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As it turns out, showing a preference for the color red is a behavior exhibited in males throughout the animal kingdom, specifically primates. Homo sapiens, at least according to the findings in this landmark study, were simply following suit, being the animals that they are. (Looks like that charming “you and me baby ain’t nothing but mammals” song that your parents didn’t want you to listen to in middle school was onto something.)

This attraction to the color red appears to be linked to the female cycle, according to the journal Personality and Social Psychology. Researchers observed that female monkeys actually reddened while ovulating and their mates responded to that change.

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Additionally, the same attraction was observed when men were presented with pictures of women wearing red lipstick or a red shirt.

But let’s not get ahead of ourselves. Follow-up research using larger samples has challenged these findings—which honestly makes sense, because when something sounds too good to be true, it probably is. Although it would be wonderful to be able to secure your future with a dreamy guy by throwing on a red dress before you “accidentally” run into him at the library again, this factor alone is unlikely to stir his feelings.

Several more recent studies, like this one published in the journal Social Psychology, closely replicated the 2008 experiment and found that “the red effect” wasn’t actually a thing. Sorry, ladies in red.

5. The Way You Smell

As bizarre as this may sound, men may be attracted to you because of the way you smell. Even though a lot of people know that pheromones are a hormone with a very specific scent, the science behind the attraction isn’t common knowledge.

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Research has found that a woman’s cycle directly influences the pheromones she emits. Depending on where you are in your cycle, men may find you more attractive simply because of the smell of the pheromones you are giving off.

6. Bright and Healthy Eyes

When you ask any man what he finds attractive about a woman, it is almost expected for him to comment on her eyes.

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There is a real reason we place so much emphasis on the eyes of people we’re attracted to, and it isn’t because the eyes are the window to the soul.

Men are more attracted to women with clear, bright eyes, according to The Harvard Brain. It isn’t necessarily about color, either. It is the overall brightness of the entire eye that matters. This is believed to be all about evolution since bright eyes are viewed as healthier, whereas dull or dry eyes are associated with aging.

7. Those Luscious Lips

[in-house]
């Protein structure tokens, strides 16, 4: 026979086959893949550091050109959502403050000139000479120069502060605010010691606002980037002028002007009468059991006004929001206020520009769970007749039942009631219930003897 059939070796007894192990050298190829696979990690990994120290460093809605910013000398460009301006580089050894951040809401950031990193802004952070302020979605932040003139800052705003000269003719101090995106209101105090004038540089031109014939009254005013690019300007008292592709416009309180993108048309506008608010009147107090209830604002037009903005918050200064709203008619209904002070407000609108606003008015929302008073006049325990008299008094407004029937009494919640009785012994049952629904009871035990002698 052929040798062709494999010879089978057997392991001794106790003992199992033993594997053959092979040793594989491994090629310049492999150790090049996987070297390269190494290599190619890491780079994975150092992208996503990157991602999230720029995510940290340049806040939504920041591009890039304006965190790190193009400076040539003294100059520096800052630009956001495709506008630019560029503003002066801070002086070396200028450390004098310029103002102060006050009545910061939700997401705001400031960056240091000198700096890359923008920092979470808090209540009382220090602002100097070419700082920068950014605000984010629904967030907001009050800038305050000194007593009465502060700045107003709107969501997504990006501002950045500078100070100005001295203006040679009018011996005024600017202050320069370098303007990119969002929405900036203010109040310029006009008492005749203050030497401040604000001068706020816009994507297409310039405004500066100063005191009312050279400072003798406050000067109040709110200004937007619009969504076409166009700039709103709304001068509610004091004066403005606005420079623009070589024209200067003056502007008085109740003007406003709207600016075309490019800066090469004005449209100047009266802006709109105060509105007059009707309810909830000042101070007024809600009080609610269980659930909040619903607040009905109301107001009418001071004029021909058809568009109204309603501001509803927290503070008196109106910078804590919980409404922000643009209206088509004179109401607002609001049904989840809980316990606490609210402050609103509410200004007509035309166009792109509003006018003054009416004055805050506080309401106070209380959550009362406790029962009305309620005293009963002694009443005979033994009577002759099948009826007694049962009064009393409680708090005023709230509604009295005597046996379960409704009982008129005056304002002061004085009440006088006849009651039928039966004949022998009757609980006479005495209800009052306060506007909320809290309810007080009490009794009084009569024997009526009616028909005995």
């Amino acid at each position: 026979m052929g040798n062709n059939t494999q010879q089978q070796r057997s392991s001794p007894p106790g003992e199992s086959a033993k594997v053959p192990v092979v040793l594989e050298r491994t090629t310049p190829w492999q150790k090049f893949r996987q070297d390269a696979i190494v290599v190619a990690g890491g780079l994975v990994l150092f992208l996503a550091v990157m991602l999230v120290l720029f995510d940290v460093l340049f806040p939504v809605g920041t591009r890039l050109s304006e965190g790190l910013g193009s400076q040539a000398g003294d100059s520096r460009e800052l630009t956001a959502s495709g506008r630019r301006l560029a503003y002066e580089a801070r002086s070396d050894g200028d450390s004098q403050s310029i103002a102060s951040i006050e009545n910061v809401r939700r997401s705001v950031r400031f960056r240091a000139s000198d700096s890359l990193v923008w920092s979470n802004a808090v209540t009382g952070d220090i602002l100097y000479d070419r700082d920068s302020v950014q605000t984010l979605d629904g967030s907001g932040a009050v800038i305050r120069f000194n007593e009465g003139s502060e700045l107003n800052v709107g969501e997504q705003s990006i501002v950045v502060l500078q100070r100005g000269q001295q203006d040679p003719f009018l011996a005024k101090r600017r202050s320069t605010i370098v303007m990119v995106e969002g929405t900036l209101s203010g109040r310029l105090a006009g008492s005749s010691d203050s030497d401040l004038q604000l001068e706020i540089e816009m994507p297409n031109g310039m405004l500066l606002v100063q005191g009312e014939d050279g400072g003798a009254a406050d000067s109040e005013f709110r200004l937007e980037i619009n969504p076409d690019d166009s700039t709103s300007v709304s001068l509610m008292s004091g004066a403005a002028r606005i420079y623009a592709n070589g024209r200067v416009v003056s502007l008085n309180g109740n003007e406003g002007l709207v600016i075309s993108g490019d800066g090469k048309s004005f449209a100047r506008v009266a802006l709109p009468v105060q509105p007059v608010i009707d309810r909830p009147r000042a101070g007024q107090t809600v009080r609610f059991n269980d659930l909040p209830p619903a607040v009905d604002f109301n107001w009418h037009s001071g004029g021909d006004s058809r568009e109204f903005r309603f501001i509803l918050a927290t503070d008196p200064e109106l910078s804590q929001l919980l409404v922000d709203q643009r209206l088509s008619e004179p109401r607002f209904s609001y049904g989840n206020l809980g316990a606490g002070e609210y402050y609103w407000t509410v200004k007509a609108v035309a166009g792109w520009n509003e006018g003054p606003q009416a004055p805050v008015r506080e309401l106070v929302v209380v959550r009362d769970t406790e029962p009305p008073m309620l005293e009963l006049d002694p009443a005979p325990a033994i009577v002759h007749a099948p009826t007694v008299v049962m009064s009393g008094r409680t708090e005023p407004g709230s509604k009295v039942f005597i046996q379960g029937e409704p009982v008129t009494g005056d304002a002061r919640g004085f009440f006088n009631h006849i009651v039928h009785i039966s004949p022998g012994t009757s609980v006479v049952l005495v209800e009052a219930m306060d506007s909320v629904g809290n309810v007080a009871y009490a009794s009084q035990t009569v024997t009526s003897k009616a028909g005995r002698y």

As silly as it may sound, all those teenagers posting duckface selfies on social media might be onto something, since fuller lips are seen as an attractive trait on women.

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We already know the color of a woman’s lips matters, but that isn’t the only thing that men are looking for in the mouths of a potential love interest.

One Manchester University study found that after meeting a new woman, men spend about half of the interaction looking at their lips. And when it came to the attractiveness of the women they met, men rated women with fuller lips as more attractive.

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The science behind this attraction follows the theme we have been seeing so far—men are attracted to the appearance of health, and full lips are viewed as a physical characteristic of a healthy woman.

8. You sound good to me.

It isn’t all about the way you look. A man’s ears also play a role in determining just how attracted he is to a woman. Just like with males, females’ voices change as they age.

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As their estrogen levels decrease, their tone lowers and deepens. Men are more attracted to women with a higher tone to their voice, according to Smithsonian Magazine. This preference is all about youth, because younger women tend to have higher-pitched voices, and the perception is that a younger woman is healthier (and likely more fertile, with a lower waist-to-hip ratio and fewer pregnancies under her belt).

Of course, men aren’t exclusively dumb animals. Don’t be too quick to assume that any of these physical traits will usher you into eternal romantic bliss or lock you into a life of miserable singledom.

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The way you look, smell, and sound are just a few pieces of the puzzle. The rest of a relationship is just about a couple of bumbling human spirits trying to make sense of this strange world together.